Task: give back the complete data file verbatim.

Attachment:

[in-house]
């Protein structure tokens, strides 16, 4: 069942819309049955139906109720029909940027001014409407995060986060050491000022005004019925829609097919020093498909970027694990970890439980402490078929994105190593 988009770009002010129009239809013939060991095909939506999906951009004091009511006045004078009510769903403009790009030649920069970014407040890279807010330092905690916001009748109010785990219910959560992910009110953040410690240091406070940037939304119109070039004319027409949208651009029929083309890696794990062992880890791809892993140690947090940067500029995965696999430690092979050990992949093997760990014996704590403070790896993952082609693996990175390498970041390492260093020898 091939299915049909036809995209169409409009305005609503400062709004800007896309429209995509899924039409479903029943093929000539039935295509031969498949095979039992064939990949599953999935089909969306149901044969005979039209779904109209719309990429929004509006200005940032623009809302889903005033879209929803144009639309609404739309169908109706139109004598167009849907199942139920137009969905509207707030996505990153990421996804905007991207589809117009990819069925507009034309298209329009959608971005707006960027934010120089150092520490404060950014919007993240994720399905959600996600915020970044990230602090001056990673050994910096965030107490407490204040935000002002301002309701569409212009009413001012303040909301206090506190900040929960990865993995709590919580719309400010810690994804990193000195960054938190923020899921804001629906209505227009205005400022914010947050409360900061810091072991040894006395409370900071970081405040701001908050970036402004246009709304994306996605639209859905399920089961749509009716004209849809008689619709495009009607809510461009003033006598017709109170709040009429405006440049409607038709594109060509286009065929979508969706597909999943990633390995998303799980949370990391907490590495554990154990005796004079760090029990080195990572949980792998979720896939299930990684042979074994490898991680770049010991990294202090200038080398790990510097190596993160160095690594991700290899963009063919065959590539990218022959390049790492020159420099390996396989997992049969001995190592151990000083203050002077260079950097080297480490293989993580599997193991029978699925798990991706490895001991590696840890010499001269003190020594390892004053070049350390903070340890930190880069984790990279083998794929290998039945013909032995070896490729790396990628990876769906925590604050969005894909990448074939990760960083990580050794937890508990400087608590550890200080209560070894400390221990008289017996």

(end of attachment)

[in-house]
């Protein structure tokens, strides 16, 4: 069942819309049955139906109720029909940027001014409407995060986060050491000022005004019925829609097919020093498909970027694990970890439980402490078929994105190593 988009770009002010129009239809013939060991095909939506999906951009004091009511006045004078009510769903403009790009030649920069970014407040890279807010330092905690916001009748109010785990219910959560992910009110953040410690240091406070940037939304119109070039004319027409949208651009029929083309890696794990062992880890791809892993140690947090940067500029995965696999430690092979050990992949093997760990014996704590403070790896993952082609693996990175390498970041390492260093020898 091939299915049909036809995209169409409009305005609503400062709004800007896309429209995509899924039409479903029943093929000539039935295509031969498949095979039992064939990949599953999935089909969306149901044969005979039209779904109209719309990429929004509006200005940032623009809302889903005033879209929803144009639309609404739309169908109706139109004598167009849907199942139920137009969905509207707030996505990153990421996804905007991207589809117009990819069925507009034309298209329009959608971005707006960027934010120089150092520490404060950014919007993240994720399905959600996600915020970044990230602090001056990673050994910096965030107490407490204040935000002002301002309701569409212009009413001012303040909301206090506190900040929960990865993995709590919580719309400010810690994804990193000195960054938190923020899921804001629906209505227009205005400022914010947050409360900061810091072991040894006395409370900071970081405040701001908050970036402004246009709304994306996605639209859905399920089961749509009716004209849809008689619709495009009607809510461009003033006598017709109170709040009429405006440049409607038709594109060509286009065929979508969706597909999943990633390995998303799980949370990391907490590495554990154990005796004079760090029990080195990572949980792998979720896939299930990684042979074994490898991680770049010991990294202090200038080398790990510097190596993160160095690594991700290899963009063919065959590539990218022959390049790492020159420099390996396989997992049969001995190592151990000083203050002077260079950097080297480490293989993580599997193991029978699925798990991706490895001991590696840890010499001269003190020594390892004053070049350390903070340890930190880069984790990279083998794929290998039945013909032995070896490729790396990628990876769906925590604050969005894909990448074939990760960083990580050794937890508990400087608590550890200080209560070894400390221990008289017996």